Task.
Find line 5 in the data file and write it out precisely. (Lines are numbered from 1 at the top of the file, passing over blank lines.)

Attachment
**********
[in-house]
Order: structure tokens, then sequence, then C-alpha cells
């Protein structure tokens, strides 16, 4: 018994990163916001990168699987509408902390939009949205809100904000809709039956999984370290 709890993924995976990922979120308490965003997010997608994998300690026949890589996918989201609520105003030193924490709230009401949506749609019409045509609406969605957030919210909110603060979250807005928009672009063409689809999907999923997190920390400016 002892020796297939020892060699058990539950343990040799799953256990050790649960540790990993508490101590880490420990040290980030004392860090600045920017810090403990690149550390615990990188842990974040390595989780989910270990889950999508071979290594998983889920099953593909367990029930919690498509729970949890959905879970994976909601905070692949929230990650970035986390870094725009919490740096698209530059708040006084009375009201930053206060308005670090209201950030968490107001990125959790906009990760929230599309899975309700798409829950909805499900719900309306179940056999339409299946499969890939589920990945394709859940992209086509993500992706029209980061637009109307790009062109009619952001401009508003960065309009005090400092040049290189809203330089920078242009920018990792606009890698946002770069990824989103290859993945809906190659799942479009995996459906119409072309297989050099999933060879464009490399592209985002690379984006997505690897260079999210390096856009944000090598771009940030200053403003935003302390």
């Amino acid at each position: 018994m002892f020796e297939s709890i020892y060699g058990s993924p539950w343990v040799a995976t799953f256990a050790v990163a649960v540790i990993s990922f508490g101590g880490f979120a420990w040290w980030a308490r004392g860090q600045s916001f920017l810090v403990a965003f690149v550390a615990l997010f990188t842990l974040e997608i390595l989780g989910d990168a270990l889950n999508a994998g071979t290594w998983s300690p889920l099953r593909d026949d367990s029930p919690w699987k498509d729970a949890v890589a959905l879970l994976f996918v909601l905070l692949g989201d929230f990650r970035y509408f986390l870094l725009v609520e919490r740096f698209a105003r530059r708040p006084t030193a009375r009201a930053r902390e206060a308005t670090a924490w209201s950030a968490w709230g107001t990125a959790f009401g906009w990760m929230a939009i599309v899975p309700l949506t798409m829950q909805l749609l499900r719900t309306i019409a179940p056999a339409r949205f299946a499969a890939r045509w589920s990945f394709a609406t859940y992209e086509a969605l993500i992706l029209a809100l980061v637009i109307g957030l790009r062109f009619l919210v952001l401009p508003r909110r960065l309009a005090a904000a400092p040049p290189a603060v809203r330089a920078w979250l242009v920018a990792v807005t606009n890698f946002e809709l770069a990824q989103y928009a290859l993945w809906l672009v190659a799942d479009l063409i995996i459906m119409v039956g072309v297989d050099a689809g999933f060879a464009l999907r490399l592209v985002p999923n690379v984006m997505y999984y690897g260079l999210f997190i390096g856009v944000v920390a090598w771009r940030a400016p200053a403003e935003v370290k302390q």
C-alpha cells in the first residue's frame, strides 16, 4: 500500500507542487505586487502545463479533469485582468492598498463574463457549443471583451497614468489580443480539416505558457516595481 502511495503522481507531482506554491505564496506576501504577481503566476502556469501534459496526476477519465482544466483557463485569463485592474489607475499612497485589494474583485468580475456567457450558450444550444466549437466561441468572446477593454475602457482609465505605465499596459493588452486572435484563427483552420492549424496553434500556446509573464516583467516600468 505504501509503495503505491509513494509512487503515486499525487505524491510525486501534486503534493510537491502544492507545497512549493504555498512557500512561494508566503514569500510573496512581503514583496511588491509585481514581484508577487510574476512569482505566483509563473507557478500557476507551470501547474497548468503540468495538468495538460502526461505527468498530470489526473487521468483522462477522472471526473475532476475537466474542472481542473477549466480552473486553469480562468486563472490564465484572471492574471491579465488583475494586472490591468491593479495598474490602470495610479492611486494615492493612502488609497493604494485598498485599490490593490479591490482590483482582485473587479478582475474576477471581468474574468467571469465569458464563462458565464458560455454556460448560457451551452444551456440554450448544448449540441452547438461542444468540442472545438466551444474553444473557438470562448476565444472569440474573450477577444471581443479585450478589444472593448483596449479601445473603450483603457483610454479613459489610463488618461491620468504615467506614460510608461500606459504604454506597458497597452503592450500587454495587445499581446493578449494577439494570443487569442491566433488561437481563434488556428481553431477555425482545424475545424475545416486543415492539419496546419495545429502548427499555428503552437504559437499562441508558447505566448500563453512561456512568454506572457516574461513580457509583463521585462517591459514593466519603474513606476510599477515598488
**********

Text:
C-alpha cells in the first residue's frame, strides 16, 4: 500500500507542487505586487502545463479533469485582468492598498463574463457549443471583451497614468489580443480539416505558457516595481 502511495503522481507531482506554491505564496506576501504577481503566476502556469501534459496526476477519465482544466483557463485569463485592474489607475499612497485589494474583485468580475456567457450558450444550444466549437466561441468572446477593454475602457482609465505605465499596459493588452486572435484563427483552420492549424496553434500556446509573464516583467516600468 505504501509503495503505491509513494509512487503515486499525487505524491510525486501534486503534493510537491502544492507545497512549493504555498512557500512561494508566503514569500510573496512581503514583496511588491509585481514581484508577487510574476512569482505566483509563473507557478500557476507551470501547474497548468503540468495538468495538460502526461505527468498530470489526473487521468483522462477522472471526473475532476475537466474542472481542473477549466480552473486553469480562468486563472490564465484572471492574471491579465488583475494586472490591468491593479495598474490602470495610479492611486494615492493612502488609497493604494485598498485599490490593490479591490482590483482582485473587479478582475474576477471581468474574468467571469465569458464563462458565464458560455454556460448560457451551452444551456440554450448544448449540441452547438461542444468540442472545438466551444474553444473557438470562448476565444472569440474573450477577444471581443479585450478589444472593448483596449479601445473603450483603457483610454479613459489610463488618461491620468504615467506614460510608461500606459504604454506597458497597452503592450500587454495587445499581446493578449494577439494570443487569442491566433488561437481563434488556428481553431477555425482545424475545424475545416486543415492539419496546419495545429502548427499555428503552437504559437499562441508558447505566448500563453512561456512568454506572457516574461513580457509583463521585462517591459514593466519603474513606476510599477515598488